The Telegraph
Since 1st March, 1999
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MF’s number game at 88

With Maqbool Fida Husain it is impossible to determine if he is playing tricks with the press, the galleries that would be happy to display whatever he produces and promotes as high art, and with the public that loves to fall for his gimmicks.

But Husain seems to be innocent of such ploys, and when asked if his latest plan to celebrate his 88th birthday on August 2 at Galerie 88 with a travelling exhibition of 88 oil paintings could not be interpreted as such, he comes up with something vague on how numerology fascinates him, and how those who may brand his plan as a conceit are actually displaying their ignorance.

After the great Ananda Kentish Coomaraswamy, there has hardly been any critic with a vision of history, he explains without being drawn into any kind of argument that could ruffle his spirit. Husain has to keep his cool if he wants to look as good as he does at his age. So, whatever the question, platitudes are what you get. You wonder if he has a speechwriter who supplies him with his pat replies.

Togged up in smartly elegant beige, with his feet neatly shod and wielding a huge brush like a magic wand, he could be a fashion plate. For the last 40 years, he says, he has been painting in acrylic and now he has reverted to oils. Like a musician who doesn’t mind performing in public, he painted 22 oils in each gallery spending 10 days in each — Pundole in Mumbai, Vadhera in Delhi, Galerie 88 in Calcutta and a rented studio near the Louvre in Paris. The oils will travel to New York, Paris and London.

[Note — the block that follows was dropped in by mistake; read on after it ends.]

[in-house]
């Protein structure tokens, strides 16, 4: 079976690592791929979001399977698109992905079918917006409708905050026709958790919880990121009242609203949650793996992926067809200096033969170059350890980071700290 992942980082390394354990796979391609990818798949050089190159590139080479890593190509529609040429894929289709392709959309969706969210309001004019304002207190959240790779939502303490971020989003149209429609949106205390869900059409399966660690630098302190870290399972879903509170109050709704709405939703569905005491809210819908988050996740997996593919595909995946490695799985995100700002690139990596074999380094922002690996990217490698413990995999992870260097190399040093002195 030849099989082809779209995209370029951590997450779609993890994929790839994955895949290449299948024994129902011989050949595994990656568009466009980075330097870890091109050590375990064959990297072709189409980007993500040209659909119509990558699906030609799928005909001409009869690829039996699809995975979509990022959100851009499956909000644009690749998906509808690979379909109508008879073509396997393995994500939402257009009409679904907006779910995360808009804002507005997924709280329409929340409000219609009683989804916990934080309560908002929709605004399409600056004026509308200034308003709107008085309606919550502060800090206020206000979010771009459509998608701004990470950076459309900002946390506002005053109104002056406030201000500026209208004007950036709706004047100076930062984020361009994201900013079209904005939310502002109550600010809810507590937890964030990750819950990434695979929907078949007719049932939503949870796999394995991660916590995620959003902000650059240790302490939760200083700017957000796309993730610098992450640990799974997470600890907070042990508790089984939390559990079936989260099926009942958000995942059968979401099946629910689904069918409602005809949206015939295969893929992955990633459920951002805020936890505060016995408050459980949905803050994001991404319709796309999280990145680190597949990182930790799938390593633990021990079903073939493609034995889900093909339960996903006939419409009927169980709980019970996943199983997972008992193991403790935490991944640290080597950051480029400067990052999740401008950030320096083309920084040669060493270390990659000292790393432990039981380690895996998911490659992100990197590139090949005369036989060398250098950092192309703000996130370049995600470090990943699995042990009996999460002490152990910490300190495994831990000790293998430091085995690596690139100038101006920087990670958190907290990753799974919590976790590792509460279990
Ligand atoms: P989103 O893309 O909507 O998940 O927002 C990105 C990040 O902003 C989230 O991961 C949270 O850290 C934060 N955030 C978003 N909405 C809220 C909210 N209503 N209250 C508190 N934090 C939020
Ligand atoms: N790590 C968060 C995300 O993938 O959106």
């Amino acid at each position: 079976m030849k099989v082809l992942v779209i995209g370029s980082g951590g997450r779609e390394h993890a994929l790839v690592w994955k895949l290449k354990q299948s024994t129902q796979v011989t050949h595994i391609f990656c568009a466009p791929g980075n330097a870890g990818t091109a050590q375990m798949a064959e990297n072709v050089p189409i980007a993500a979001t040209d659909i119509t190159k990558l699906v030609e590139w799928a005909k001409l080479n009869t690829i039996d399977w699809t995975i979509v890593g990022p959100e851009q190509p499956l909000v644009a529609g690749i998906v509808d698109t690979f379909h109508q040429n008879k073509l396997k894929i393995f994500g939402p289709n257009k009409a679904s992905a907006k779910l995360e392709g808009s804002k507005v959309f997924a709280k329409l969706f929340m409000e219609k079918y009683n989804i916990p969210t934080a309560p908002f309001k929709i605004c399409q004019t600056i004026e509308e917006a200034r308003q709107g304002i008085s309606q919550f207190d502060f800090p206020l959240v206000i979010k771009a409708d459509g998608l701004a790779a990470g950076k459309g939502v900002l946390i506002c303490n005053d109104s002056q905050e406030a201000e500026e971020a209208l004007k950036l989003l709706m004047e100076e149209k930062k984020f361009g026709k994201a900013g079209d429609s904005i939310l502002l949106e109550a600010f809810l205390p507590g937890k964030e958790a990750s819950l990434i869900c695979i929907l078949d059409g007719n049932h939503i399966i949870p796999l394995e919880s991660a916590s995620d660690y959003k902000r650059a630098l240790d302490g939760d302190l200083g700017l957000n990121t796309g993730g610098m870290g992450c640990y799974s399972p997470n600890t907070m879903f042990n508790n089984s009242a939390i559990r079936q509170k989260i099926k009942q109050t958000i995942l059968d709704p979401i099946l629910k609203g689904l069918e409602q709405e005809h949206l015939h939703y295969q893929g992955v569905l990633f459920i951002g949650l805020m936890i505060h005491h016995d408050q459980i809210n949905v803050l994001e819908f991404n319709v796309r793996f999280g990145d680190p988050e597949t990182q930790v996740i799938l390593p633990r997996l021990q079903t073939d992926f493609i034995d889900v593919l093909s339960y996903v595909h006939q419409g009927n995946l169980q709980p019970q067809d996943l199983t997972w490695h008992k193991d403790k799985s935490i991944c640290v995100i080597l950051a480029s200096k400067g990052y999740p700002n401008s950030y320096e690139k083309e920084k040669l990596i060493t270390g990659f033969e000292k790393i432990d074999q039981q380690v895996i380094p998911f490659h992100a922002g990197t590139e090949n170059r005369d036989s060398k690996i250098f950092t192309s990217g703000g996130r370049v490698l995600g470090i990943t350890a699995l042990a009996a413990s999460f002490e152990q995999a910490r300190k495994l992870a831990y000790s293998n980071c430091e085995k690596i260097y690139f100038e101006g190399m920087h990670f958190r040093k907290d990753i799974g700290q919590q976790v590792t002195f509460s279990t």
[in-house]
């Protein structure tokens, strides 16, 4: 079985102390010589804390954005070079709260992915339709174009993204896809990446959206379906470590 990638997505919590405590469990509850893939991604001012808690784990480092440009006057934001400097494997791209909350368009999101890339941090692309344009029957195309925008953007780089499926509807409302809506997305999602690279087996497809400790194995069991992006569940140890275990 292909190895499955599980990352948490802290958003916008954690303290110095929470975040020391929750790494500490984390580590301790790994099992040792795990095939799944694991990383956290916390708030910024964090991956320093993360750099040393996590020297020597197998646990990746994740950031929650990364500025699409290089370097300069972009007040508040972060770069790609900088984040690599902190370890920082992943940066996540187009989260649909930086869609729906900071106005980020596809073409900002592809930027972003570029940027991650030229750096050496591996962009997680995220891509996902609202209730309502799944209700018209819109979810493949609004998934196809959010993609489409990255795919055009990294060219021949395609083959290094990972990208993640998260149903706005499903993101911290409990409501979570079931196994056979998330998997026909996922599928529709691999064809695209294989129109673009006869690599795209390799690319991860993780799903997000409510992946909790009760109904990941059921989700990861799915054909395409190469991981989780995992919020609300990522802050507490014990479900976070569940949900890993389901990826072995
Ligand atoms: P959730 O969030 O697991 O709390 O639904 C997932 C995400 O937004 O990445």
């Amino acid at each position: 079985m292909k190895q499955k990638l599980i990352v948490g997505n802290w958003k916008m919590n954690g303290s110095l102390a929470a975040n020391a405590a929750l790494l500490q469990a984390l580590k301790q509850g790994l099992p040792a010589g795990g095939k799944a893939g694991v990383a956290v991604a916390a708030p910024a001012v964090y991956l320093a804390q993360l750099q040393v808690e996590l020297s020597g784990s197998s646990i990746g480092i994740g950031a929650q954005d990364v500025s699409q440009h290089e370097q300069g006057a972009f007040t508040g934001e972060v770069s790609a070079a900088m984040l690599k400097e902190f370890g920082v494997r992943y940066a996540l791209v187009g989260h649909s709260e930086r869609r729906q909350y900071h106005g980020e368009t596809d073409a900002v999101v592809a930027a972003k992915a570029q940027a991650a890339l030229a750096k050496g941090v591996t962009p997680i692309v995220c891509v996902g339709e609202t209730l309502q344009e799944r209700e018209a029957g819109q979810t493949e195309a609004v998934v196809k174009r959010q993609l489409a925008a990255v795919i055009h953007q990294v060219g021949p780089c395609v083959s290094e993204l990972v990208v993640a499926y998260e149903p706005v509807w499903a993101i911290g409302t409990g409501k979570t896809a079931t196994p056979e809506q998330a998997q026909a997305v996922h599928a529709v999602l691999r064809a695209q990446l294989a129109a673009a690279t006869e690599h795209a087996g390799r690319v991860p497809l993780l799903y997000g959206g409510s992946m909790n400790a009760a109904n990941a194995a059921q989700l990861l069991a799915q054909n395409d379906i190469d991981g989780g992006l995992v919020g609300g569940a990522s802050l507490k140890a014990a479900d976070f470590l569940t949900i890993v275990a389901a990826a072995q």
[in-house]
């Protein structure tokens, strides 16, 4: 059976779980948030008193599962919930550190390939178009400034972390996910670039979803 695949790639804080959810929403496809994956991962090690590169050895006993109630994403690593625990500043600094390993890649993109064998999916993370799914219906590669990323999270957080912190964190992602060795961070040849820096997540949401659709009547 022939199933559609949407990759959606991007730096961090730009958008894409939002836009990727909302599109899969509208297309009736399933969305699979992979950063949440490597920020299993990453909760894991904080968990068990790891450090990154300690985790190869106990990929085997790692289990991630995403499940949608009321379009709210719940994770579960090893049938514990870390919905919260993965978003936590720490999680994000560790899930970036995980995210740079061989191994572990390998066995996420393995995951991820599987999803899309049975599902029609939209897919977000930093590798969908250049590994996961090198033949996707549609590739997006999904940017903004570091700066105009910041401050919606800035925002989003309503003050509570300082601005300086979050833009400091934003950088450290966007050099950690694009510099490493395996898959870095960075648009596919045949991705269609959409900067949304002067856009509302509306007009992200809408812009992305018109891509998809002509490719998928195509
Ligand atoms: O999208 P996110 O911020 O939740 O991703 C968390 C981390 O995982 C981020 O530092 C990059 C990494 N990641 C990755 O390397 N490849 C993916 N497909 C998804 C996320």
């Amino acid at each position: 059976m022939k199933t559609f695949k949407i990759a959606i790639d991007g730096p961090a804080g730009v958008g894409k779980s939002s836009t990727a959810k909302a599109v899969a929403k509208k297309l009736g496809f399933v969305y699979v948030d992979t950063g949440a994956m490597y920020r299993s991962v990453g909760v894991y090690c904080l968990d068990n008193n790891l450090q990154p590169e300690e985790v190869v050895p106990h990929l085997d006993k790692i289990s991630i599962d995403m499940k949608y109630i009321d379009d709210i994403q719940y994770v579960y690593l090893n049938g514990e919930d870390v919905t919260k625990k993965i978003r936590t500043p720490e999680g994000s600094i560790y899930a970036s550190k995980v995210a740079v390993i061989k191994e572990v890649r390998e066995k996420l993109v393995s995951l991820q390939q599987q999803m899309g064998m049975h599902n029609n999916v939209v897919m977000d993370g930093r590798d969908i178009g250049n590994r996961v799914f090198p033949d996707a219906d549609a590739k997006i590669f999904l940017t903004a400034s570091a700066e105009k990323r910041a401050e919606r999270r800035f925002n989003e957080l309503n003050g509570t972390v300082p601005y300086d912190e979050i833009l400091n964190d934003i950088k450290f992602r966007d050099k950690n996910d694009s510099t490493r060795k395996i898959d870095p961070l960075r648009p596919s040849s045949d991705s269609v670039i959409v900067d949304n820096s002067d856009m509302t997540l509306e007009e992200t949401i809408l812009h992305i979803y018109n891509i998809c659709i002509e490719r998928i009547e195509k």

He says it was a great experience working in four different cities. His latest film, Tale of Three Cities, is about Jaisalmer, Hyderabad and Prague. It releases in September. “The subject was colour. Colour is the strength of Indian painting. I was sculpting with colour. Exploring colour structure like Matisse. Picasso knew nothing of colour, only form,” he says.

He says he took metaphors of the East and placed them on a Western base. “I tried to demolish the vanishing point. I don’t say I have achieved it,” he says. At least the man, once called the Barefoot Badshah of the Indian art mart, has the humility to admit it.

Does he come anywhere near achieving it' Even to the untrained eye, the latest crop does not look very different from his earlier work. The colours come strong and he is a master of executing a drawing with a flurry of casual strokes. But honestly, little besides that. Save his masterly self-portrait. You leave feeling you had been shadow-boxing in the dark.

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